Netgate SG-1000 microFirewall

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Messages - johnkeates

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Hardware / Re: Hardware Requirements small network
« on: Today at 08:54:08 am »
SG-1000 will do. Maybe add a switch and a USB stick for storage.

I see you like the minisys-4, what do you use the last 2 ports in the minisys to?

I have read ppl having trouble using a USB-NIC dongle but if that works for you, great.

Extra ports on my minisys port is currently unused, I didn't buy the 4 for the extra ports but the 2 ports version CPU didn't cut it for me, or doesn't have hardware AES. One use for those ports is if you want to create discrete separate subnets, but I see ppl here are big into VLANs which can mimic the same thing.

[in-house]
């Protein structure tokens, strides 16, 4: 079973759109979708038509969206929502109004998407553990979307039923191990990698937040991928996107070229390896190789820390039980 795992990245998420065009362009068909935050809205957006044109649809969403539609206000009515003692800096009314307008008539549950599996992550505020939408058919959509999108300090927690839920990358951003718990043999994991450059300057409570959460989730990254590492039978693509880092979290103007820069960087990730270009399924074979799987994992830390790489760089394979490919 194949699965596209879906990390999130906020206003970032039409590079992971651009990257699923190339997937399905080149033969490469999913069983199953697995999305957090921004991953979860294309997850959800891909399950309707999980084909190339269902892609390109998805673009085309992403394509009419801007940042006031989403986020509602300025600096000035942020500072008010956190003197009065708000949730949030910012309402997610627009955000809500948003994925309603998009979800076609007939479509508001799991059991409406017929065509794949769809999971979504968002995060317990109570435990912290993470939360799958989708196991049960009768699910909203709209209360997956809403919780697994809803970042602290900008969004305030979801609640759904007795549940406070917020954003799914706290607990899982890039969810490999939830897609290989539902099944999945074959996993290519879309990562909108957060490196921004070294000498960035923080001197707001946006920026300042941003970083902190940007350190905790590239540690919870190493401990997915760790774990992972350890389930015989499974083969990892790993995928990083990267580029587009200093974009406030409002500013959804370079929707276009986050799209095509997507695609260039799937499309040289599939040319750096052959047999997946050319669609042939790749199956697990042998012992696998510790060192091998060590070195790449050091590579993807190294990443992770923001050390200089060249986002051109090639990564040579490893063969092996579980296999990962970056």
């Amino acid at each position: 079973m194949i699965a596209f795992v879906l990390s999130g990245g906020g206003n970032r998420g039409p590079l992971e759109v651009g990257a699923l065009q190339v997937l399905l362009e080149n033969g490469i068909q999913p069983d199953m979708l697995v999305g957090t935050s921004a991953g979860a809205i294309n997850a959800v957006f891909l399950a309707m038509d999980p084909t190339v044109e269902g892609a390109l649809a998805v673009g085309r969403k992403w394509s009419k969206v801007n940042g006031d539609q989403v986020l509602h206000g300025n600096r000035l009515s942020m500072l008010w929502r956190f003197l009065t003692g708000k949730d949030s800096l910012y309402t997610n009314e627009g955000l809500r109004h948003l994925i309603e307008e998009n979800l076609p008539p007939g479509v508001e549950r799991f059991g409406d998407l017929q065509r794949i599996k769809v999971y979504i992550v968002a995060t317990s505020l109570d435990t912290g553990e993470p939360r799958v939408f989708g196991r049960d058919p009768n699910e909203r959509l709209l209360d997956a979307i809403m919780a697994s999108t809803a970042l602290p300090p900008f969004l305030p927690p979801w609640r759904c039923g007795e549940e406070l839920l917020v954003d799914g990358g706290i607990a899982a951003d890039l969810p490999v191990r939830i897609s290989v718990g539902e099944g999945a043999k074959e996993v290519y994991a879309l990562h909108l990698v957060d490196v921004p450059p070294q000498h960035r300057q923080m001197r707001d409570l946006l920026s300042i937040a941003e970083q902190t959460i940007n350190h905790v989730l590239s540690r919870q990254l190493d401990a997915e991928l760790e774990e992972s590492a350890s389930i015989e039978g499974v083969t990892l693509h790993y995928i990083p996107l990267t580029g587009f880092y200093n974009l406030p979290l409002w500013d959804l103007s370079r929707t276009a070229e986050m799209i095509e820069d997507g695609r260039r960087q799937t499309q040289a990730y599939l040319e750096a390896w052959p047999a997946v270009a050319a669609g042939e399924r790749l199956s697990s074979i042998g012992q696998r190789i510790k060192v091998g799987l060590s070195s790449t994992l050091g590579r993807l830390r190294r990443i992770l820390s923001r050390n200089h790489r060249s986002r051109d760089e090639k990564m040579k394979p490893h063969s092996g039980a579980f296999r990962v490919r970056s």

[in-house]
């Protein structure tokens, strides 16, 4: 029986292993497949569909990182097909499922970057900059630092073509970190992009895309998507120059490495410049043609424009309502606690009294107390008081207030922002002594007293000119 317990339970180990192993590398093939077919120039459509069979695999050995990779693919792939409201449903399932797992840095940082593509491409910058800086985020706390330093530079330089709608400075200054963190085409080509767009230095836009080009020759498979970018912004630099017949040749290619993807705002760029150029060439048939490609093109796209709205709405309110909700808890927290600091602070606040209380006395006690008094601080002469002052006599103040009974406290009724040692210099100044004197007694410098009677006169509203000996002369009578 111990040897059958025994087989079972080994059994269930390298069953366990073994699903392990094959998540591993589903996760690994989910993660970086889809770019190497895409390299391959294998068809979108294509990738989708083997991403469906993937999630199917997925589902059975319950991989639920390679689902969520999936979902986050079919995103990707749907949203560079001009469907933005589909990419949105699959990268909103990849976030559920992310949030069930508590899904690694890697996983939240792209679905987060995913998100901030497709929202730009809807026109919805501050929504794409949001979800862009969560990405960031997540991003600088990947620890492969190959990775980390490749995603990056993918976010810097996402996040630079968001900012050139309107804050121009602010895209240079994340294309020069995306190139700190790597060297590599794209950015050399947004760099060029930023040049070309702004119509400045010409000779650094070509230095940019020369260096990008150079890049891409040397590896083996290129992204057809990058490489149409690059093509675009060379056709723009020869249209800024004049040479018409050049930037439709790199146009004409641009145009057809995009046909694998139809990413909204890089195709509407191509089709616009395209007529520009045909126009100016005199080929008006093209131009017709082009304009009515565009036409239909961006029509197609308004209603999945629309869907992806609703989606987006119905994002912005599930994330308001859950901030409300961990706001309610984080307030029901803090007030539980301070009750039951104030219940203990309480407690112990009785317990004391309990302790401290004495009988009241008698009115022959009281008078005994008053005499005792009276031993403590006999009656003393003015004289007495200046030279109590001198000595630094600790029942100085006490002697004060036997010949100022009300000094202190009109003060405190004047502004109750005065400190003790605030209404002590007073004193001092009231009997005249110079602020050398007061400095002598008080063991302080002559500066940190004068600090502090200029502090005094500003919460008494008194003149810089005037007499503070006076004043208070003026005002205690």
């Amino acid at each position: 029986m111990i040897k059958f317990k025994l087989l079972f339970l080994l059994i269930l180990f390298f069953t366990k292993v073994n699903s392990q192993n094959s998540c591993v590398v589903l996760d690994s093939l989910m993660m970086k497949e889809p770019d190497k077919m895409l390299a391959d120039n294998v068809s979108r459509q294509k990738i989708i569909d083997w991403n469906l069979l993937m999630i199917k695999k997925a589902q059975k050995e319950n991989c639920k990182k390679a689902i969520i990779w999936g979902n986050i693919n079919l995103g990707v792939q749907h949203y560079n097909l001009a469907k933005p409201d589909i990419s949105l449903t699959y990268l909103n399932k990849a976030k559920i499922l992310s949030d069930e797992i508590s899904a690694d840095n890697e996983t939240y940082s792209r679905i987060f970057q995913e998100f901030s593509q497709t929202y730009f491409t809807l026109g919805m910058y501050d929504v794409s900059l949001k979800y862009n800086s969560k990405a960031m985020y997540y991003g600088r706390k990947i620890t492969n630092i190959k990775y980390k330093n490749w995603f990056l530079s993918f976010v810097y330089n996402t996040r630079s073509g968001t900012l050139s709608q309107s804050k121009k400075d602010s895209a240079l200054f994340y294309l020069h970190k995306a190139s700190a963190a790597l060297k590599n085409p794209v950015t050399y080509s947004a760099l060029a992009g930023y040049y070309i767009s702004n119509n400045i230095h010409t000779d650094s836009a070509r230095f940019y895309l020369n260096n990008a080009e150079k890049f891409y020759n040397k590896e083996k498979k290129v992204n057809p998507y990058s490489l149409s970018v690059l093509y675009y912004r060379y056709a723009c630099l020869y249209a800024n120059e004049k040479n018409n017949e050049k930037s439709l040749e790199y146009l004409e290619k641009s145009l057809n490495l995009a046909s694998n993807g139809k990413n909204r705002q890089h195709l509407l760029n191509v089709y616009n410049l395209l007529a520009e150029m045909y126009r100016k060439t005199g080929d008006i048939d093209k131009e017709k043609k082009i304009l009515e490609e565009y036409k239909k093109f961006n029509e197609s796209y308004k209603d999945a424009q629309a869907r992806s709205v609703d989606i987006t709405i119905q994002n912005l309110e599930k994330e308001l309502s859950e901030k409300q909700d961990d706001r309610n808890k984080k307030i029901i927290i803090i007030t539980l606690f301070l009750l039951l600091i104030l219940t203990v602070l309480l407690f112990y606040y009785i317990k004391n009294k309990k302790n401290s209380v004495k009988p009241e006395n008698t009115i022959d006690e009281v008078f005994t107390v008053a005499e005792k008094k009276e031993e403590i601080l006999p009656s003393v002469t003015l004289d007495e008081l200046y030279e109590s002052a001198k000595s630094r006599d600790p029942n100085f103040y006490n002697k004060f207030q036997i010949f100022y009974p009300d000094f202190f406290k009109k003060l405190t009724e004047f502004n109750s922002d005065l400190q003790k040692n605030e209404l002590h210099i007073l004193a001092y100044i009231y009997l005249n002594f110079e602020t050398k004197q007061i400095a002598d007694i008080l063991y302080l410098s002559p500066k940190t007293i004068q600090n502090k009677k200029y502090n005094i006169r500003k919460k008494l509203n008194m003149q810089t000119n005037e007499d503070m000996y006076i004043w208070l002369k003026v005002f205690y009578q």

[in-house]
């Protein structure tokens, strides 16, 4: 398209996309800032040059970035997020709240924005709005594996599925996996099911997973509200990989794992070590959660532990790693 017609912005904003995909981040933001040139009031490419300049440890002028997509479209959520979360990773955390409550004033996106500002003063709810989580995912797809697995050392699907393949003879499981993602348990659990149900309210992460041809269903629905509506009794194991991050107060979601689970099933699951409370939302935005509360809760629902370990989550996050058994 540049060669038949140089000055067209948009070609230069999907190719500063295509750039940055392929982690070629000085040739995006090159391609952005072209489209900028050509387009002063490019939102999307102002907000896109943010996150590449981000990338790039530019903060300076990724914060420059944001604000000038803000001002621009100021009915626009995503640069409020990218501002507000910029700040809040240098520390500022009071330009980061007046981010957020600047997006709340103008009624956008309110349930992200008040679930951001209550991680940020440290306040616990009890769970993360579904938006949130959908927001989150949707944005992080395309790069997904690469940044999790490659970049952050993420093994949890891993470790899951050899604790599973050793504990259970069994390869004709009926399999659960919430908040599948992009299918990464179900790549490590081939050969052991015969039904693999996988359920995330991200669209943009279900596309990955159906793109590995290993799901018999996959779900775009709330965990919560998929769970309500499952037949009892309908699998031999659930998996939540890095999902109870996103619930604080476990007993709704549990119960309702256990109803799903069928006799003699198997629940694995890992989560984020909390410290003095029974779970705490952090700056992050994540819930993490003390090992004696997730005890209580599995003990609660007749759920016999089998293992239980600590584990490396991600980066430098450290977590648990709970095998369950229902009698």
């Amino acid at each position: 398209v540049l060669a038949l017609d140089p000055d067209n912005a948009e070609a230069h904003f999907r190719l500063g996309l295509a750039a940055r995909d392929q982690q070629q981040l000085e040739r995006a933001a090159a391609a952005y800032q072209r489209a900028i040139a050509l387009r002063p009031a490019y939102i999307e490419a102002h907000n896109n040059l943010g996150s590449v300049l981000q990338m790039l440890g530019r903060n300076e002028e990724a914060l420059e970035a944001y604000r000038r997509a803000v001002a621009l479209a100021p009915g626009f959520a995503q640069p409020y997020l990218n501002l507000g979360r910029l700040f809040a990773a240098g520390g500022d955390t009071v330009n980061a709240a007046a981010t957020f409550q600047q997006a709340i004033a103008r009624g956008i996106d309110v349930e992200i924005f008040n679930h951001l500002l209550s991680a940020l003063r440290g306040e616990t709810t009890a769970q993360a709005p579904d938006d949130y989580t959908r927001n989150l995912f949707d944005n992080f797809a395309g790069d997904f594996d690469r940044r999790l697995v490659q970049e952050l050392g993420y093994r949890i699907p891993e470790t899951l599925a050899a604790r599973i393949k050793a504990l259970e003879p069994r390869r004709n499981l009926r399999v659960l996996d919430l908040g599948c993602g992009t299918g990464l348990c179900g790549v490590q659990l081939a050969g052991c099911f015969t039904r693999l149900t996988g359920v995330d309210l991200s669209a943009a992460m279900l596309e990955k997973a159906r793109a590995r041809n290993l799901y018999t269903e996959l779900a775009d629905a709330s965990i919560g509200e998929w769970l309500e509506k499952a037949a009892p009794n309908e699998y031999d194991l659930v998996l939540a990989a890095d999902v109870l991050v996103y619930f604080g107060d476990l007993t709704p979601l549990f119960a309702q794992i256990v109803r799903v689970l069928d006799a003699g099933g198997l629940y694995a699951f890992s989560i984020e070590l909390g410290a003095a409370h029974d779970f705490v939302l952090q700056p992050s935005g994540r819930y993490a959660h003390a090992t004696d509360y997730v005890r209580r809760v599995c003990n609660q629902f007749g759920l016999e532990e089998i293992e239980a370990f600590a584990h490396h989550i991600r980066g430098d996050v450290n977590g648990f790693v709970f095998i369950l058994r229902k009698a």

Sorry, but I don't understand. You bought a 2 port and it doesn't support AES or?

No, be bought the 4-port version, even while he only needed 2 ports. This is because the 2-port version has no AES-NI, but the 4-port version does. Having 2 unused ports is fine, having no AES-NI is stupid. So that's why :D

Hardware / Re: Network Card suggestions
« on: Today at 08:52:28 am »
I'd say, go with a setup that gives you 1 spare port, just in case you need it (i.e. expansion or breakage).

Hardware / Re: Network Card suggestions
« on: Yesterday at 07:54:35 pm »
The I350-T4 would be the card of choice. Get one refurbished for better pricing.

Keep in mind that adding a billion ports to a router doesn't always make a lot of sense, it is mostly useful for more bandwidth if you need it, or more ports if you need to have subnets for devices that have no VLAN support while also not having a switch with VLANs.